For most of the mid-nineties, I worked at a large insurance company in northern New Jersey. Their IT department was nearly a thousand people, and I was exposed to a wide variety of computer tech, and problems both technical and political.
However, what’s interesting to me, decades later, has nothing to do with technology. For many years, but ending before I arrived, this company had been housed across the street from a posh shopping mall. Back in those days malls were hot — there was no web shopping and no social media. They were outgrowing their space so the company moved an hour west, into an an upscale residential area with few amenities for office workers. To encourage retention, and to prevent three hour lunch breaks, the company built as many of these services as possible into their new headquarters: a gym, a hair stylist, a cafeteria, and so on.
And it worked, at least as far as I could see. The gym and cafeteria were always busy, and the other shops did well too. I used to joke that they should put up condos and issue weekend passes for people to leave. No one ever found this funny.
Today it all seems like a weird foreshadowing of the corporate “cultures” now familiar to us through places like Facebook and Google. Those companies do everything they can to keep people working. The roaming masseuses who would rub you down at your desk made a real impression on me, for example. (I know what I did there, and I’m sorry.)
The employees had a remarkably narrow view of the world. The company, and their place in it, mattered, very little else was worthy of attention. Marriages between employees were common, and there was no policy of anyone having to leave because of it. In some cases, marital partners continued in the same department.
All the single women were looking to marry the highest status man from within the company that they could land. I’ll never forget the Saturday afternoon that, as I was leaving the office, I passed a woman sitting in her cubicle. She looked like she’d been crying so I stopped to ask if she was okay and we talked for over an hour. She was not okay, having been dumped by some middle manager she’d been hoping to marry, so she had a lot to say. We discussed, among many other things, the possibility of dating men outside the company, an idea she rejected, though she struggled to say why. It’s not hard to imagine her reasoning. Being married to a high-ranking employee carried implicit job protection and enhanced status within the corporate social life. Neither of these things could be offered by an outsider.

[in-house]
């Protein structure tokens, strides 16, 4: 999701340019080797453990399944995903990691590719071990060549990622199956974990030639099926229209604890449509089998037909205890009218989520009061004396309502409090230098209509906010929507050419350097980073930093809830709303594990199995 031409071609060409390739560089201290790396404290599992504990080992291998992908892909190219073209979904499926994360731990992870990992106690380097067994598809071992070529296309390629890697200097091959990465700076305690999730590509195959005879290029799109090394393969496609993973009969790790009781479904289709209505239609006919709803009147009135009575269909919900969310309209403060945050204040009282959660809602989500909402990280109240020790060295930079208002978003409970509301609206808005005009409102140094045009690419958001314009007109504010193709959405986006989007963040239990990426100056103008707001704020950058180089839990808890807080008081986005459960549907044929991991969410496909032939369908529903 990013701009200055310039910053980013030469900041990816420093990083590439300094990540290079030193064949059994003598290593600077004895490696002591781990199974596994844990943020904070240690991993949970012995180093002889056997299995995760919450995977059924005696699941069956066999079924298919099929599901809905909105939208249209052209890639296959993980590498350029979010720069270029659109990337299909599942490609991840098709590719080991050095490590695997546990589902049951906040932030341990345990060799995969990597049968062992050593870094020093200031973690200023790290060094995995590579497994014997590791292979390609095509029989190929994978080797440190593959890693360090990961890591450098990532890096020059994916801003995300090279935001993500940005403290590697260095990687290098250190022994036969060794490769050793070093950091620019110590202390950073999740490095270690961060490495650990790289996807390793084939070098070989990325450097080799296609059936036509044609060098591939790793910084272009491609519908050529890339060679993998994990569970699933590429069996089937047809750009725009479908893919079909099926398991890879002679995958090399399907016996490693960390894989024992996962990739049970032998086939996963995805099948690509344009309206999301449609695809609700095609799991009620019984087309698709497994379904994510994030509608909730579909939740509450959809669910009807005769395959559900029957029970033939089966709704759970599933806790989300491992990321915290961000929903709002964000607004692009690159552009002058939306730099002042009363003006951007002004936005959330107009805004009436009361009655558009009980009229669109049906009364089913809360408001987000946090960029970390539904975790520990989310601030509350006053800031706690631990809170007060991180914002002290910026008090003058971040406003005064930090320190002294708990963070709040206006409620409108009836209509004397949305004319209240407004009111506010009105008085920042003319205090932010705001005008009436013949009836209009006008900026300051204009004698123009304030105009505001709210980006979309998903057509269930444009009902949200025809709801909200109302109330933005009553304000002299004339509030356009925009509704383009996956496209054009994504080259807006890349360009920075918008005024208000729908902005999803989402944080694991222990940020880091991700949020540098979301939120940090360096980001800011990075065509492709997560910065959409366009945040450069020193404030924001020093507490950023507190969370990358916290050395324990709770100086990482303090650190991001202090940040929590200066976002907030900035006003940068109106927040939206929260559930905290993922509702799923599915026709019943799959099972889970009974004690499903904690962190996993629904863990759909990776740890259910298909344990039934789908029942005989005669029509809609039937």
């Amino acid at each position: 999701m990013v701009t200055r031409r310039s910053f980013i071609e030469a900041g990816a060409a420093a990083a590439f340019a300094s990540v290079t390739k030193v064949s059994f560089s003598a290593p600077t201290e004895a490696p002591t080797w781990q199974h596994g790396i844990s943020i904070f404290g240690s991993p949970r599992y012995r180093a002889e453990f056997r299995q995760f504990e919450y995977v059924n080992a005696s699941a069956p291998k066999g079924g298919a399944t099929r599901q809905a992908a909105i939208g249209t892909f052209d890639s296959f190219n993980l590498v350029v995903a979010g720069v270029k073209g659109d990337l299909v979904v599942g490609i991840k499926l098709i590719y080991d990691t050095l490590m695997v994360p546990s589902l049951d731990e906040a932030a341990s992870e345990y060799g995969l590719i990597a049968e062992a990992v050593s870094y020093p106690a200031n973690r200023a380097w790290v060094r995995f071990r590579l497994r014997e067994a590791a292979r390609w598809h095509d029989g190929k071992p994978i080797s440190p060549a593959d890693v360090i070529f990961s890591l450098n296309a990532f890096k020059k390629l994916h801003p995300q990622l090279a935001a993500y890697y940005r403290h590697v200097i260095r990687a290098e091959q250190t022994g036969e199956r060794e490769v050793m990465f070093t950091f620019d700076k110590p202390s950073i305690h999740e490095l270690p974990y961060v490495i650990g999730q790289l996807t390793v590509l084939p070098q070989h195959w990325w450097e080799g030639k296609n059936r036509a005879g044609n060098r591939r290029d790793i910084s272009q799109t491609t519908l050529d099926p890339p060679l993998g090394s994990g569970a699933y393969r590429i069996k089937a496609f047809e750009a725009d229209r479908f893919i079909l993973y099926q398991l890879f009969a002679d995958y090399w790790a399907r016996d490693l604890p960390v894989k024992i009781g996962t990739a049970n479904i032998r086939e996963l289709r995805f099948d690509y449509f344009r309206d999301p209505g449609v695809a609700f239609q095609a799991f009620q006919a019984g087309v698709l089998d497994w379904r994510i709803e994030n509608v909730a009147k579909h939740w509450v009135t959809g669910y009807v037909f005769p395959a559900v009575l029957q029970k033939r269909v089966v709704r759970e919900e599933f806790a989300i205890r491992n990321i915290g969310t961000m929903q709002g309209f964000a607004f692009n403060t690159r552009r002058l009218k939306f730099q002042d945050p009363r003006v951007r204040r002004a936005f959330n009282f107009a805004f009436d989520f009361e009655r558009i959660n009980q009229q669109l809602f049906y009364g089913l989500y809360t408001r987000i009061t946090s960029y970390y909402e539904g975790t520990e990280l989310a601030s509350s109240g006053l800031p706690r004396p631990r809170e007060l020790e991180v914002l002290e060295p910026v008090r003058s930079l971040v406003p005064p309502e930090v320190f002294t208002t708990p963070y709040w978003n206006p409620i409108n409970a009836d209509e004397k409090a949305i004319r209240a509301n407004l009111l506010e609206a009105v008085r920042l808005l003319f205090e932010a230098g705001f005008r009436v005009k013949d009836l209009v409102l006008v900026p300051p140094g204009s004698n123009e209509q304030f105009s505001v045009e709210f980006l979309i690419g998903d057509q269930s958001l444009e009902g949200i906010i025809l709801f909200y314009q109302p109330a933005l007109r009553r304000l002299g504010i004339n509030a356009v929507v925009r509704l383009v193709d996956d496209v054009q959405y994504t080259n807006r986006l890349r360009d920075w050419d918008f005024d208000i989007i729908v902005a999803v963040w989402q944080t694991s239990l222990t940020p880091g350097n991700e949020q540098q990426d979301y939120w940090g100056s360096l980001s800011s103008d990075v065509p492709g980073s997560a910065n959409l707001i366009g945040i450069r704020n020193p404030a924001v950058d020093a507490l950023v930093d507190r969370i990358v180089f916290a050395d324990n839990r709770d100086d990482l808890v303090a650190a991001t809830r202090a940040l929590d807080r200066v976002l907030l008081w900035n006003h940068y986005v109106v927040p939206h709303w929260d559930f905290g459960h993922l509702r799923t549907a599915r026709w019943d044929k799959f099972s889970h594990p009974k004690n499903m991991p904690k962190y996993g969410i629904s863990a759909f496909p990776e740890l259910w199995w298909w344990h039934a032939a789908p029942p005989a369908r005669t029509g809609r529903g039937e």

And she wanted to keep working, though I was never clear why. I think she said that she wasn’t “…interested in motherhood”.
Eventually, and long after I’d assured myself that she was okay, I was able to get on with my non-corporate weekend.
On Monday, I stopped by her desk to ask how she was doing. Her only words were “Oh! oh no — we can’t be friends.”
We never spoke again.
More ominously, every election cycle, the company issued a memo explaining its political agenda and “encouraging” the employees to vote in accordance with it. I don’t think that “what’s good for the company, is good for you” was ever stated explicitly but that was definitely the tone. At my level, expendable code monkey, there was no pressure, but I assume that for managers there was. I don’t know how that was exerted, but I’d guess it was all done through superficially friendly conversations with mountains of subtext.
I miss that place the same way I hope to miss COVID someday.
Since leaving that company I have avoided large corporations as much as possible. I don’t mind contracting with them, but I don’t want to be an employee.
Even as a contractor, I’ve had issues with pressure from coworkers at big companies. In one instance, the contractor team was having lunch, and our liason announced that our client, a large telecom in Philadelphia, was very active in politics, making it important that we all align with them. She went around the table demanding each person state their political position and one by one the wimps I was dining with told her what she wanted to hear.
I was next to last. When my turn came I said “There are two things I never discuss at work: religion and politics.” Making a real effort I then gave her my best fuck-you-you-stupid-asshole smile. There were audible sighs around the table. The guy to my right, and the next who would have had to speak said “Yes, I think that’s the best policy.”
Her response floored me. She said “Well, I’m Canadian, so it’s okay for me to ask”. But she knew she was out of line.
Two weeks later, I was off the project.